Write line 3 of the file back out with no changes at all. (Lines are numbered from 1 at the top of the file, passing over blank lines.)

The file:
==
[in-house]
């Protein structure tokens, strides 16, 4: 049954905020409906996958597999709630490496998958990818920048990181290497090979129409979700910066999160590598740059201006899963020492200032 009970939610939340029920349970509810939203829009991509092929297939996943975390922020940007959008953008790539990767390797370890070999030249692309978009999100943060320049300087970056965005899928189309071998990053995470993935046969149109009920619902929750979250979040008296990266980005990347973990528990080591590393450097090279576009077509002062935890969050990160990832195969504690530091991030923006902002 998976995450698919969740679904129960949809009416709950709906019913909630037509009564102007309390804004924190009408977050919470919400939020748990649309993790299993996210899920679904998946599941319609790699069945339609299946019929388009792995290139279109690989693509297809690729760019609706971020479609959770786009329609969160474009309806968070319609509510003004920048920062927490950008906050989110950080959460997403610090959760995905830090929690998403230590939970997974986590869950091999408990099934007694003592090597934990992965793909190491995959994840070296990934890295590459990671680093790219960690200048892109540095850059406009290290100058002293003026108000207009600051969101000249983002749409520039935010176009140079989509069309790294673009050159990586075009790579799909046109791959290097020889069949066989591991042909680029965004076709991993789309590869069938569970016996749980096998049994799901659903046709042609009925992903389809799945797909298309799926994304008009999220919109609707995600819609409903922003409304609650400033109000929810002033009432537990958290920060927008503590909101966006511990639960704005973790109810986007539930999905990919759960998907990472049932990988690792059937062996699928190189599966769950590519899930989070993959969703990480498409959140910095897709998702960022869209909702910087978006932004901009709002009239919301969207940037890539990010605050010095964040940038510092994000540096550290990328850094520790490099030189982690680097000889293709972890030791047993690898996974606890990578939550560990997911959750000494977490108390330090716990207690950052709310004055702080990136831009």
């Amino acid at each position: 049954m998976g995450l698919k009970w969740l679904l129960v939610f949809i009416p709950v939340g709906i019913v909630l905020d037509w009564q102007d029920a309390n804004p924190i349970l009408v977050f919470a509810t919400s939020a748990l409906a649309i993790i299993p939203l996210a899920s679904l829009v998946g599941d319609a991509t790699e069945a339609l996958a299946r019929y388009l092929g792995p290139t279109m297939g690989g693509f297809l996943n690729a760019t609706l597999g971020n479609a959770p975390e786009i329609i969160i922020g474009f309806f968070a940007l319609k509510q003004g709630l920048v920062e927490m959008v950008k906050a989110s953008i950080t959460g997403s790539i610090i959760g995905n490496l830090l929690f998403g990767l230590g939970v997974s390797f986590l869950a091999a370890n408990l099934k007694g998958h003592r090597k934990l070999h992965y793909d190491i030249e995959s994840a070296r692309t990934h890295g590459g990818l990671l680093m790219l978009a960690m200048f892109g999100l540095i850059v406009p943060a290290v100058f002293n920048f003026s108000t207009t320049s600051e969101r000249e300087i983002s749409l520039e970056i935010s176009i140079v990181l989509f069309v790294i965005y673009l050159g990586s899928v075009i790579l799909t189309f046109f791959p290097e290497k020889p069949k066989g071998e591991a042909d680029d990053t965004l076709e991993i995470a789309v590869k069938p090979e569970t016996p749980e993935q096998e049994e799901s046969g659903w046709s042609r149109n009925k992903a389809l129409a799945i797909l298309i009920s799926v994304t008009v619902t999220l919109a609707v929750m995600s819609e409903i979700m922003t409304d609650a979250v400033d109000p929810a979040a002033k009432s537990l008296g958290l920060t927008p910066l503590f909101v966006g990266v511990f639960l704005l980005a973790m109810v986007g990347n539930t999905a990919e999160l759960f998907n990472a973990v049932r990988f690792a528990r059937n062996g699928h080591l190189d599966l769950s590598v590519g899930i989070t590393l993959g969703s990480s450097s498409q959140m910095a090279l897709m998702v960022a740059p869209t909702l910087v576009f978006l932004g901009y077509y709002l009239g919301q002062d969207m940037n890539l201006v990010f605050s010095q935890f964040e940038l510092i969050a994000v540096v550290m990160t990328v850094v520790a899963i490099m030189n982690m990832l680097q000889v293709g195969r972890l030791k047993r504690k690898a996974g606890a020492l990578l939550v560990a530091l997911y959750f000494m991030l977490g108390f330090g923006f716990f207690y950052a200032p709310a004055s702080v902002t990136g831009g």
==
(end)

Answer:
């Amino acid at each position: 049954m998976g995450l698919k009970w969740l679904l129960v939610f949809i009416p709950v939340g709906i019913v909630l905020d037509w009564q102007d029920a309390n804004p924190i349970l009408v977050f919470a509810t919400s939020a748990l409906a649309i993790i299993p939203l996210a899920s679904l829009v998946g599941d319609a991509t790699e069945a339609l996958a299946r019929y388009l092929g792995p290139t279109m297939g690989g693509f297809l996943n690729a760019t609706l597999g971020n479609a959770p975390e786009i329609i969160i922020g474009f309806f968070a940007l319609k509510q003004g709630l920048v920062e927490m959008v950008k906050a989110s953008i950080t959460g997403s790539i610090i959760g995905n490496l830090l929690f998403g990767l230590g939970v997974s390797f986590l869950a091999a370890n408990l099934k007694g998958h003592r090597k934990l070999h992965y793909d190491i030249e995959s994840a070296r692309t990934h890295g590459g990818l990671l680093m790219l978009a960690m200048f892109g999100l540095i850059v406009p943060a290290v100058f002293n920048f003026s108000t207009t320049s600051e969101r000249e300087i983002s749409l520039e970056i935010s176009i140079v990181l989509f069309v790294i965005y673009l050159g990586s899928v075009i790579l799909t189309f046109f791959p290097e290497k020889p069949k066989g071998e591991a042909d680029d990053t965004l076709e991993i995470a789309v590869k069938p090979e569970t016996p749980e993935q096998e049994e799901s046969g659903w046709s042609r149109n009925k992903a389809l129409a799945i797909l298309i009920s799926v994304t008009v619902t999220l919109a609707v929750m995600s819609e409903i979700m922003t409304d609650a979250v400033d109000p929810a979040a002033k009432s537990l008296g958290l920060t927008p910066l503590f909101v966006g990266v511990f639960l704005l980005a973790m109810v986007g990347n539930t999905a990919e999160l759960f998907n990472a973990v049932r990988f690792a528990r059937n062996g699928h080591l190189d599966l769950s590598v590519g899930i989070t590393l993959g969703s990480s450097s498409q959140m910095a090279l897709m998702v960022a740059p869209t909702l910087v576009f978006l932004g901009y077509y709002l009239g919301q002062d969207m940037n890539l201006v990010f605050s010095q935890f964040e940038l510092i969050a994000v540096v550290m990160t990328v850094v520790a899963i490099m030189n982690m990832l680097q000889v293709g195969r972890l030791k047993r504690k690898a996974g606890a020492l990578l939550v560990a530091l997911y959750f000494m991030l977490g108390f330090g923006f716990f207690y950052a200032p709310a004055s702080v902002t990136g831009g």